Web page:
Journal of Robotics, Networking and Artificial Life

Volume 6, Issue 4, March 2020, Pages 258 - 261

User Interface and Motion Planner for Task Database

Tokuo Tsuji1, *, Natsuki Yamanobe2, Kei Ikeda3, Kensuke Harada2, 3
1Institute of Science and Technology, Kanazawa University, Kadoma-cho, Kanazawa 920-1192, Japan
2Intelligent Systems Research Institute, National Institute of Advanced Industrial Science and Technology (AIST), 1-1-1 Umezono, Tsukuba 305-8568, Japan
3Graduate School of Engineering Science, Osaka University, 1-3 Machikaneyama, Toyonaka 560-8531, Japan
*Corresponding author. Email:
Corresponding Author
Tokuo Tsuji
Received 11 November 2019, Accepted 24 December 2019, Available Online 29 February 2020.
10.2991/jrnal.k.200222.008How to use a DOI?
Robotic assembly; motion planning; task planning; database

In this paper, we present user interface modules for handing task motion data on robotic manipulation. The database covers robot motion, human motion and object information. The authors especially present its data structure, data registration, data search, Graphical User Interface (GUI), and Application Programming Interface (API). The task motion data is registered using vision sensor and GUI. The robot work motion is generated automatically with planning module and modification module.

© 2020 The Authors. Published by Atlantis Press SARL.
Open Access
This is an open access article distributed under the CC BY-NC 4.0 license (


Most robots repeat a determined motion in mass production. However, in the case of variable production, it is necessary to teach a new motion to robot according to changes in the product. It is said that robot teaching and device setting costs are much larger than the cost of the robot body. Therefore, frequently teaching robot motions and changing devices according to product changes will lead to a significant increase in cost.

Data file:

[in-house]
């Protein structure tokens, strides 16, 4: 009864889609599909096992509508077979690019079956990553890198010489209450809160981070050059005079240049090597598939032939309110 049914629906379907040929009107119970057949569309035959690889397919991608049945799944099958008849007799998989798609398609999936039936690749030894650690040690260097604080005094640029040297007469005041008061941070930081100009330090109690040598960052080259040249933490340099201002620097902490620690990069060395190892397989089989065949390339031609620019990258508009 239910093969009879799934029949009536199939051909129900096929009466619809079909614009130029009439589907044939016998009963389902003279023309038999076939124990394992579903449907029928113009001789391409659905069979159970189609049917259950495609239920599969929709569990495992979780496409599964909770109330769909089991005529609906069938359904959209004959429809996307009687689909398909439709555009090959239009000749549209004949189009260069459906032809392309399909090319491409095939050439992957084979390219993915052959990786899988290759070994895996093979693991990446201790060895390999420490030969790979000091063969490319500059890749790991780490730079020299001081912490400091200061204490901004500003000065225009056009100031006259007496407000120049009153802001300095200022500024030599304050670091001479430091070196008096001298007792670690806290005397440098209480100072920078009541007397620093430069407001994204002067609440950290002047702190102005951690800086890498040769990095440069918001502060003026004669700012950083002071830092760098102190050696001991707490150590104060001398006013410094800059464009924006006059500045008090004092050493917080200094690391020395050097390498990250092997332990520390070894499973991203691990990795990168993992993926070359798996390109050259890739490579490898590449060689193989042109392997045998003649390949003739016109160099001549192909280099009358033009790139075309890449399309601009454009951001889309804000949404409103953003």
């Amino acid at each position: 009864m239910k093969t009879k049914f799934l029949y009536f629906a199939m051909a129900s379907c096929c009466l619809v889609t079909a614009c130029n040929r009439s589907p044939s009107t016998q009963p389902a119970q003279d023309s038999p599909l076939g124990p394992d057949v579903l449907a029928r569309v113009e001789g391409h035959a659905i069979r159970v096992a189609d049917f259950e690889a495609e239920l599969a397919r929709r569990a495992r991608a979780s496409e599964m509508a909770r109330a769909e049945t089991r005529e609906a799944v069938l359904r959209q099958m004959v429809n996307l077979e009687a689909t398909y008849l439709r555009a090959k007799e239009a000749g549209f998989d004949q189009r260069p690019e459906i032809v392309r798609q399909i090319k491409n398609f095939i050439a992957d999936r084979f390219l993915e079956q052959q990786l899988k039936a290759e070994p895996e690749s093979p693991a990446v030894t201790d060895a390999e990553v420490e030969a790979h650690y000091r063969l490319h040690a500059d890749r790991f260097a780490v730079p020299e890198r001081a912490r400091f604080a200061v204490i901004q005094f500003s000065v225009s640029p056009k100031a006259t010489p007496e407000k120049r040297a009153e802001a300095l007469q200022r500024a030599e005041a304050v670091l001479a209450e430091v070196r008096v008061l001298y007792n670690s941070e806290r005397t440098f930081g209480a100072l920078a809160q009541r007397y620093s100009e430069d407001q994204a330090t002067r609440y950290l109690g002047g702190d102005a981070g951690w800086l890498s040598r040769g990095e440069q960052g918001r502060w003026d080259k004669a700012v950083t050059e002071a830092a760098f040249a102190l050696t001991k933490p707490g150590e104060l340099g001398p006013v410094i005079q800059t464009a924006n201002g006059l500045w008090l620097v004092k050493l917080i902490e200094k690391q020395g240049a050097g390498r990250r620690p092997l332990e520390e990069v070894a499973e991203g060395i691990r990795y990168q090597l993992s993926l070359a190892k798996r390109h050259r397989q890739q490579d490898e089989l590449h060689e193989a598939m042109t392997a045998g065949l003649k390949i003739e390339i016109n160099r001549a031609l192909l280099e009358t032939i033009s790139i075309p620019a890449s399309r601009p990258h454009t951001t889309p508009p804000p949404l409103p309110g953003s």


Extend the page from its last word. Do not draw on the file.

Human flexibly realize a wide variety of tasks. It is considered that the experiences of various tasks are abstracted, conceptualized, and accumulated as skills and knowledge. Then the skills and knowledge are applied to new tasks.

The authors have constructed a cloud database [14] that accumulates various information related to motions and shares among robots for motion generation. The database accumulates human work motions and teaching data for robots, work procedure, and object information such as the shape of the object, motion trajectories during work.

This research aims to construct the database for a robot adaptively performing a task. Figure 1 shows the overview of its framework. The database is composed of the object data and teaching motion data. When a robot performs a novel task, a robot download and modify the data so as to fit the novel task.

Figure 1

Framework on motion generation of industrial robot from database where the database includes information on object data and teaching motion data.


The structure of database is designed by considering versatility and reusability. The motion is described by the sequence of coordinates of the object and is independent of the configuration of robot. A motion can be shared in general robots. The hierarchical description makes it possible for robots to reuse appropriate level of motion.

An assembly of a product is composed of multiple task elements where each task element is composed of a set of motion sequence. Therefore, the first, the second and the third layers are respectively named as “work”, “task” and “action” layers. Since multiple objects are related in a single action, two objects are named as follows. The object held by a robot is named as the “main object” and the object assembled to the main object is named as the “sub object”. The action data include the trajectory which is the time series of relative posture of the main object and the sub object. If the position of the sub object changes, the motion is adapted using the relative postures in the action data. The three layers are effective for reusing motion. For example, the action “tightening screw” can be used in another task data. The task data can also be used in another work.